The book then surveys the rich intellectual history of Christianity. Starting with Jesus himself and then tracing the line through the Apostles, the church fathers, and down to today’s modern apologists and philosophers including people such as Justin Martyr and Tertullian, Wallace aims to show that maintaining an intelligent and evidentially informed faith is not only commanded in scripture (1 Peter 3:15, Matthew 22:37), but is also to take part in a rich and proud tradition that most Christians are completely unaware of. As my friend likes to point out, when you take a college level philosophy course, you’re going to study Plato and Aristotle, but you’re also going to deal with some of the greatest thinkers in Christian history. Men like Augustine, Anselm, and Leibnitz were not only devout believers who made rigorous defenses of the existence of God but also had a significant impact on the trajectory of Western thought. Even today Christian philosophers like William Lane Craig, J.P. Moreland, Alvin Plantinga, and Stephen C. Meyer are greatly impacting secular fields while defending the truth of the Christian worldview. While many of us will never publish a book or take part in a public debate, we still get to take part in this rich history. Having what Wallace calls a “forensic faith”, as opposed to a blind or unreasonable faith, is an opportunity unique to Christianity that most of us are not taking advantage of.
The second half of the book is dedicated to outlining the practical steps involved in going from a blind faith (in absence of evidence) or an unreasonable faith (in spite of the evidence) to a forensic faith (based on the evidence). This includes the starting points of figuring out where you or your students are and challenging yourself (or them) to step up, as well as the basic practices that a good investigator, historian, or bible student will need to love God with all their mind. These practices will not only protect us against unbelief and the godless living being forced on us every day, it will also protect us from the error and heresy that slips into our churches through the backdoor of supposedly Christian books by supposedly Christian authors.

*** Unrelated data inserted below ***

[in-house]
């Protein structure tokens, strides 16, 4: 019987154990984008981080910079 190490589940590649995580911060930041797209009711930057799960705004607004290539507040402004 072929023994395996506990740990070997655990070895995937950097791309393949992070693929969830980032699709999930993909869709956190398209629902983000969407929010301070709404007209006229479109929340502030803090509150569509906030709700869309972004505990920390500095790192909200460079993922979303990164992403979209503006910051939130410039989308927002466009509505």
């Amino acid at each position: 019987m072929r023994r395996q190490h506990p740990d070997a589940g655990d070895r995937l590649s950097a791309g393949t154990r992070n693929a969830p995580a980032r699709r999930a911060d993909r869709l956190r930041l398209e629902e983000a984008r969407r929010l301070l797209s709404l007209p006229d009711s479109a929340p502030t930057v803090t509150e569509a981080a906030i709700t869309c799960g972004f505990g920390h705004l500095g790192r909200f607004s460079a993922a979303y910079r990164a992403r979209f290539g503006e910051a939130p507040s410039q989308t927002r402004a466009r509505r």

David Wood of Acts 17 Apologetics recently said that the primary task of professional Christian apologists is not arguing for the truth of Christianity to non-believers as people commonly think. Instead they spend most of their time trying to encourage and motivate regular Christians to get involved. Wallace echoes this sentiment when he says that we don’t need another “million-dollar apologist”, but rather we need a million “one-dollar apologists”. In other words, the effectiveness of Christian apologetics is directly tied to getting the information into the hands of the average believer so those average believers can take it into their workplaces and families. It is for this reason that I suspect Forensic Faith may essentially be an example of preaching to the choir. The people most likely to pick up a copy of Wallace’s new book are precisely the same people, people like me, who are already familiar with the material and are already trying to do their part. I know this is not Wallace’s intent, nor is it the intent of any Christian apologist as David Wood has observed, but it is, I think, an unfortunate truth.
I do recommend this book, but more than that, I recommend that you don’t just buy one copy. Buy three. Buy one for yourself, one for your pastor, and one to give away to a friend or family member that owns shelves of Max Lucado but not a single commentary. The task of ensuring the intellectual vitality of the church cannot remain only on the heads of Lee Strobel, J. Warner Wallace, or Mark Mittelberg. We need to get doctrine and apologetic training into the local church through small group curriculums and the local leaders who are willing to step up.
Writer, artist, lay theologian, student of comparative religion.